When a business-owning Rhode Island couple decides to get divorced, one of the biggest concerns they face is what will happen to their company. Often, these businesses are the main sources of income for the family, and it takes a lot of sacrifice and time to make one a success. Thus, it’s only fitting to get your well-deserved share.
What’s likely to happen during the split?
In Rhode Island, there are three scenarios that may occur during the division of a business:
- The court might award the business to the spouse most involved with running it and give the other spouse sufficient compensation, which can be other marital assets of equal value to their share of the business.
- The court can ask you to sell the business and then divide the proceeds equitably.
- The court may ask you to continue operating the business jointly as partners.
What does the court consider when dividing a business?
Rhode Island divorce courts split marital assets equitably or, rather, fairly. For this to happen, the court will consider the unique variable in your marriage, for instance:
- When was the business started: Was it started during the marriage or before? If it was started before the marriage, then the court could only split the appreciation it had from the date of your marriage to your divorce, that is, if you actively worked on it.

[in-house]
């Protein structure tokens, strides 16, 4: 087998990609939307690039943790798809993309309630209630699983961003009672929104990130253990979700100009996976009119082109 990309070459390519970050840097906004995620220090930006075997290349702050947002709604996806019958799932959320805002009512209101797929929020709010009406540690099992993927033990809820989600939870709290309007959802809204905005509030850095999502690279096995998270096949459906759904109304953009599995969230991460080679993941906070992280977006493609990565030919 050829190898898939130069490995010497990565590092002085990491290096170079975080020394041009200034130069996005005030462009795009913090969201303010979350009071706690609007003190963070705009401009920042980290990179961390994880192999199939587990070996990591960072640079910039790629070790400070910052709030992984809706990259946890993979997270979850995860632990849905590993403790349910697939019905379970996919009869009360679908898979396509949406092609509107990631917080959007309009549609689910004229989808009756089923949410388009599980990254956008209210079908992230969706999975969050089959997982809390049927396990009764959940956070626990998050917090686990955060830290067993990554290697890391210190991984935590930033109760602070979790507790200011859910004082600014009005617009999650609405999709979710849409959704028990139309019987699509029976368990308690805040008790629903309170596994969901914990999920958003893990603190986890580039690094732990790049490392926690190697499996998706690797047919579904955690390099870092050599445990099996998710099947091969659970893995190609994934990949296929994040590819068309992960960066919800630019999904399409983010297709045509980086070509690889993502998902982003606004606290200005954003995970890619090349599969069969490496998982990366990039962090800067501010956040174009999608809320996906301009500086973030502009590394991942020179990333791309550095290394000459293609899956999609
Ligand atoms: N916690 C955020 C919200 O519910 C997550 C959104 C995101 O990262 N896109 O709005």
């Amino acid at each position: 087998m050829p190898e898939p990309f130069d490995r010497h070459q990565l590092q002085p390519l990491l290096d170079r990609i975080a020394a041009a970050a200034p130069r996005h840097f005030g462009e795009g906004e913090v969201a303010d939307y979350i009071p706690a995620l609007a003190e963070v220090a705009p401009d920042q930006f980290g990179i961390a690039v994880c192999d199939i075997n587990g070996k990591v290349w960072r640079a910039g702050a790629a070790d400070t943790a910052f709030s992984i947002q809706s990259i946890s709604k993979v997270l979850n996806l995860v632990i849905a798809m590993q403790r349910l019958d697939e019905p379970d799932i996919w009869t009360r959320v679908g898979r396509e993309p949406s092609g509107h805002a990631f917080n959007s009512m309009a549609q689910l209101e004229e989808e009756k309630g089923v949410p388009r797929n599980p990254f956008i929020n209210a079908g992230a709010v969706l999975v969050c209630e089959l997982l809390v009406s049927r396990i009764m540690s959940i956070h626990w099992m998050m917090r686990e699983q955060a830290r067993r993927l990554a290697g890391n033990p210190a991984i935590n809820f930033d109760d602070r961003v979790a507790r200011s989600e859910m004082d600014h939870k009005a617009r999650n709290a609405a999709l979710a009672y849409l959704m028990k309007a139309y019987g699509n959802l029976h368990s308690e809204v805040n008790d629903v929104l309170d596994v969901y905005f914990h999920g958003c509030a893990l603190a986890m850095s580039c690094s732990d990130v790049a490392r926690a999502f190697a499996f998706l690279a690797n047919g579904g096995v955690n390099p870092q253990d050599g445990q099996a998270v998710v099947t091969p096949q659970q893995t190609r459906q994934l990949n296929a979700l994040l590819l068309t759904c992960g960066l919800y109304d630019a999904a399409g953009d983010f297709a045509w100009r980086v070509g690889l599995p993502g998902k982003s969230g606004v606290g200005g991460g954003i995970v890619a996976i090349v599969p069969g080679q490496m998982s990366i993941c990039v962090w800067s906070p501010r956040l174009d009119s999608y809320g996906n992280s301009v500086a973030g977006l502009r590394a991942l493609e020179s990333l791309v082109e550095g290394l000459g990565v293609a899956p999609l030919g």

- The role each spouse played in the business: Did one spouse do most of the work while the other was a silent partner? Did both spouses play an equal role? The court will look at job titles, duties, and compensation to determine who contributed what to the business.
- Contributions as a homemaker: Maybe you stayed at home to take care of the kids and household while your partner worked on the business. In this case, you will have a claim to the business for making it possible for your spouse to concentrate on building it.
It’s essential to get an accurate valuation of your business before splitting it. Your appraiser should look at the business’s earning power, goodwill, financial stability, and future prospects. You can only get a fair share if you have this knowledge and use it in court.